The Latest: Lawmaker delivers alternative Atlantic City plan
ATLANTIC CITY, N.J. (AP) — The Latest on the financial crisis in Atlantic City, New Jersey. (All times local.)
New Jersey's Democratic Assembly speaker has introduced an alternative measure to address Atlantic City's troubled finances.
Speaker Vincent Prieto's (pree-AY'-tohz) measure introduced Wednesday night would set up a five-member committee to develop a financial plan for the city, whose tax base has contracted since four of its 12 casinos closed.
Prieto objects to legislation approved by the state Senate and backed by Republican Gov. Chris Christie, saying it jeopardizes unions' bargaining rights. Christie says he won't approve the measure if any changes are made to the Senate version.
Prieto's version would set up a benchmark system that would eventually allow the committee to make the types of changes allowed in the Senate version if the city's finances don't improve.
Like legislation passed by the Senate, Prieto's measure would allow the city's casinos to make payments in lieu of taxes.
Atlantic City has made a change to how it pays its workers in an attempt to stave off a financial collapse.
The financially crumbling seaside resort's City Council Wednesday night passed the measure that means workers will get paid every 28 days. They get paid every 14 days now.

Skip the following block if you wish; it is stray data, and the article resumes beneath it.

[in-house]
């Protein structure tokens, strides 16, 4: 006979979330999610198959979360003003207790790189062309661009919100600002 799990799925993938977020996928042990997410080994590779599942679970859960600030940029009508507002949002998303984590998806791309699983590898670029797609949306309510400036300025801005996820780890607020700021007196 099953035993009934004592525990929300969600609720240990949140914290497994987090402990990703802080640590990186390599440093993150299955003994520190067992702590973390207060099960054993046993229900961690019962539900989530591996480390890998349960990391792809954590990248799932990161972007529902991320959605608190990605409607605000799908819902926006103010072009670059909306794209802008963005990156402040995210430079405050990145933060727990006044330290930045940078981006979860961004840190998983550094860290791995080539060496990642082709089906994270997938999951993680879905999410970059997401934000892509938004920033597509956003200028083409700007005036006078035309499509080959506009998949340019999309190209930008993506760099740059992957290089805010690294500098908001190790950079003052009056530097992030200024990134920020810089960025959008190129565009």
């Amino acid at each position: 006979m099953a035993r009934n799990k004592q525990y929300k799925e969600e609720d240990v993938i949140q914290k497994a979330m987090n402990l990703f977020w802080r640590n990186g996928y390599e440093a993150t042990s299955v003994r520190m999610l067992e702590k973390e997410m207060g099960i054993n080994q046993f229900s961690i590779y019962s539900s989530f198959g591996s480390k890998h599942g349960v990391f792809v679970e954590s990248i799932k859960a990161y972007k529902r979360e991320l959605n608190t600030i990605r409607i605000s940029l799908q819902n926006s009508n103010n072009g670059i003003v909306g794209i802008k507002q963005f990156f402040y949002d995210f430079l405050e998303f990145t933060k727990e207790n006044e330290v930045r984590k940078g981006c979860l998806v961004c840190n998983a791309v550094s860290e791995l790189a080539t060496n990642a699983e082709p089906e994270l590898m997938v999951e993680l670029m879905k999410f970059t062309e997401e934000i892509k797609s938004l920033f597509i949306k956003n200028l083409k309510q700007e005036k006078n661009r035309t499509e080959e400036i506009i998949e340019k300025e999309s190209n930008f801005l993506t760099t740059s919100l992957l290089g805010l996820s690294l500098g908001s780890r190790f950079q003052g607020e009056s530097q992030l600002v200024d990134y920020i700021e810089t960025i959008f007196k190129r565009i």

Atlantic City Mayor Don Guardian had warned that city hall would close and non-essential city services would be eliminated on Friday.
The change was needed because state aid for the city has been delayed by a stalled takeover bill in the Legislature.
Republican Gov. Chris Christie and Democratic Assembly Speaker Vincent Prieto, along with Guardian are wrangling about giving the state authority over the city's finances.
Prieto objects to legislation approved by the state Senate and backed by Christie, saying it jeopardizes unions' bargaining rights.
Gov. Chris Christie came to Atlantic City, not to meet with its embattled mayor, but to denounce the fellow Republican him as "a liar" who can't do math or understand simple concepts.
The governor on Wednesday used his harshest language yet to criticize Mayor Don Guardian as the seaside gambling resort draws closer to going broke.
Democratic Assembly Speaker Vincent Prieto continues to refuse to post an Atlantic City takeover bill for a vote unless provisions are added protecting public employee contracts — something Guardian supports.
The governor called Guardian a liar for agreeing to, then opposing, a state takeover.
Guardian says he's disappointed Christie has resorted to name-calling instead of helping the city. Guardian says lawmakers promised changes to protect Atlantic City but never delivered them.